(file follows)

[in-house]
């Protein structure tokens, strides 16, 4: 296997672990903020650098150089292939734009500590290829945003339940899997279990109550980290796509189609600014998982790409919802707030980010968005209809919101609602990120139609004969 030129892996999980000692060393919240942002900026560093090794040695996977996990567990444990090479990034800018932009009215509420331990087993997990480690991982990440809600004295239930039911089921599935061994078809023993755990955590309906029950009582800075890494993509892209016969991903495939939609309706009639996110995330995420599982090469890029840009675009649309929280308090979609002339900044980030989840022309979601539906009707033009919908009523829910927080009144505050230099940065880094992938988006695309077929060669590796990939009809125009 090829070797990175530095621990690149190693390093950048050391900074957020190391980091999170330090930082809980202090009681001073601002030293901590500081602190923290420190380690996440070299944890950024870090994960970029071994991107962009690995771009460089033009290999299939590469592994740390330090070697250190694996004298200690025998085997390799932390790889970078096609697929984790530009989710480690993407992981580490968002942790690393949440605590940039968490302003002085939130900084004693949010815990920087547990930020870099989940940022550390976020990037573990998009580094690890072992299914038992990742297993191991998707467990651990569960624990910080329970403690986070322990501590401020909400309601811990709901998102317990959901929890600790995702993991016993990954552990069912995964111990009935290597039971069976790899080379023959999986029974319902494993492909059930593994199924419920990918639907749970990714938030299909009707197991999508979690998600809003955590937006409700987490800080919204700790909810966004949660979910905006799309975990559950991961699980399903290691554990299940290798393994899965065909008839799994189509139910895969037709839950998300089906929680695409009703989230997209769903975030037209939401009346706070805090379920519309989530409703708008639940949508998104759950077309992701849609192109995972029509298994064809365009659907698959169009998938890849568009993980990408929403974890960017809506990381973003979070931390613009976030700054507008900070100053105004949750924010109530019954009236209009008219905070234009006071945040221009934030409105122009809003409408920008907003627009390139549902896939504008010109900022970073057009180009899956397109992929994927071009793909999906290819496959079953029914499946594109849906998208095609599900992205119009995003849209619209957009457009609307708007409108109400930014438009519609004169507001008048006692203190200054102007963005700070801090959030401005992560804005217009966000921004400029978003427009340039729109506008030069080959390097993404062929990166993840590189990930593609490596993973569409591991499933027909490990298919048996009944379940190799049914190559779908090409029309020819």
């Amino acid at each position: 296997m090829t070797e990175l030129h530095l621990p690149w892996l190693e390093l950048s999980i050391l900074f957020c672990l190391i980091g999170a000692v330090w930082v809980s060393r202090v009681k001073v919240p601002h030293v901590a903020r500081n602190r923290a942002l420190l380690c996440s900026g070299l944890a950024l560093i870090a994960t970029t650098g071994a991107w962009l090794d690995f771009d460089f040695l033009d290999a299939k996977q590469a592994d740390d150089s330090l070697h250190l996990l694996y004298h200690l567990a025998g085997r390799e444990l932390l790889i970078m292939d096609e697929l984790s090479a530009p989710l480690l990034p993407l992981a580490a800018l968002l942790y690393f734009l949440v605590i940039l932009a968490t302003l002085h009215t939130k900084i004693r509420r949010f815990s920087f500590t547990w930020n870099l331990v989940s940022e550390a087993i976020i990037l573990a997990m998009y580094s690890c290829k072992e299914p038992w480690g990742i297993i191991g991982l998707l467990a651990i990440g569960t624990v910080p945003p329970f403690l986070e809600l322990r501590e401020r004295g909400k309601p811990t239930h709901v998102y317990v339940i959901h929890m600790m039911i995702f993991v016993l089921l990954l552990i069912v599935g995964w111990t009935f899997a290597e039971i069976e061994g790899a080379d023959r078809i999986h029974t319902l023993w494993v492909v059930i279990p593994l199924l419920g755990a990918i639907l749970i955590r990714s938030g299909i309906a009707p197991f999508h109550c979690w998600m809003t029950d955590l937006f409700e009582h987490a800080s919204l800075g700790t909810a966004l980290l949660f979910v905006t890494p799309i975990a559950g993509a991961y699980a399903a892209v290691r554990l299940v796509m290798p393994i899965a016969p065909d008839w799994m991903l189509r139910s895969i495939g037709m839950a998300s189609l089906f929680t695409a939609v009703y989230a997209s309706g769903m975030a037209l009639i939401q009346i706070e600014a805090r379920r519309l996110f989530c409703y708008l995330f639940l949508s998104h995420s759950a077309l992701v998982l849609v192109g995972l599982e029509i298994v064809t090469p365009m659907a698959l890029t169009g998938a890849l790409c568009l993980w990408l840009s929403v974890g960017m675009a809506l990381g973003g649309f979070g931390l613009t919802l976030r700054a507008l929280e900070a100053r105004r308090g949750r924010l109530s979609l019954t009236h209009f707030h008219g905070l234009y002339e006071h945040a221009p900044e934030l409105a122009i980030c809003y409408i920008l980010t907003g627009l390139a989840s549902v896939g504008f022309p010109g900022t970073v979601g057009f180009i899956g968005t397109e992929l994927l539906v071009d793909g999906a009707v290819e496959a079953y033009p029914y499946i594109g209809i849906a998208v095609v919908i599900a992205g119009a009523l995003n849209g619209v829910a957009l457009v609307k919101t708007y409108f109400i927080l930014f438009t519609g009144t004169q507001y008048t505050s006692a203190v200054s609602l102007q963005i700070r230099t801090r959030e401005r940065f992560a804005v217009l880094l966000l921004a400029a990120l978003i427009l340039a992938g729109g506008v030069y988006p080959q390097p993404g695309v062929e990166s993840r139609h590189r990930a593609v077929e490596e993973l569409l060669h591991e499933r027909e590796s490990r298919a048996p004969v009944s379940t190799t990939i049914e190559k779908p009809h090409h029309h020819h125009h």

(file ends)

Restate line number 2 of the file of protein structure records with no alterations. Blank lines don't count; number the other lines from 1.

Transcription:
């Protein structure tokens, strides 16, 4: 296997672990903020650098150089292939734009500590290829945003339940899997279990109550980290796509189609600014998982790409919802707030980010968005209809919101609602990120139609004969 030129892996999980000692060393919240942002900026560093090794040695996977996990567990444990090479990034800018932009009215509420331990087993997990480690991982990440809600004295239930039911089921599935061994078809023993755990955590309906029950009582800075890494993509892209016969991903495939939609309706009639996110995330995420599982090469890029840009675009649309929280308090979609002339900044980030989840022309979601539906009707033009919908009523829910927080009144505050230099940065880094992938988006695309077929060669590796990939009809125009 090829070797990175530095621990690149190693390093950048050391900074957020190391980091999170330090930082809980202090009681001073601002030293901590500081602190923290420190380690996440070299944890950024870090994960970029071994991107962009690995771009460089033009290999299939590469592994740390330090070697250190694996004298200690025998085997390799932390790889970078096609697929984790530009989710480690993407992981580490968002942790690393949440605590940039968490302003002085939130900084004693949010815990920087547990930020870099989940940022550390976020990037573990998009580094690890072992299914038992990742297993191991998707467990651990569960624990910080329970403690986070322990501590401020909400309601811990709901998102317990959901929890600790995702993991016993990954552990069912995964111990009935290597039971069976790899080379023959999986029974319902494993492909059930593994199924419920990918639907749970990714938030299909009707197991999508979690998600809003955590937006409700987490800080919204700790909810966004949660979910905006799309975990559950991961699980399903290691554990299940290798393994899965065909008839799994189509139910895969037709839950998300089906929680695409009703989230997209769903975030037209939401009346706070805090379920519309989530409703708008639940949508998104759950077309992701849609192109995972029509298994064809365009659907698959169009998938890849568009993980990408929403974890960017809506990381973003979070931390613009976030700054507008900070100053105004949750924010109530019954009236209009008219905070234009006071945040221009934030409105122009809003409408920008907003627009390139549902896939504008010109900022970073057009180009899956397109992929994927071009793909999906290819496959079953029914499946594109849906998208095609599900992205119009995003849209619209957009457009609307708007409108109400930014438009519609004169507001008048006692203190200054102007963005700070801090959030401005992560804005217009966000921004400029978003427009340039729109506008030069080959390097993404062929990166993840590189990930593609490596993973569409591991499933027909490990298919048996009944379940190799049914190559779908090409029309020819």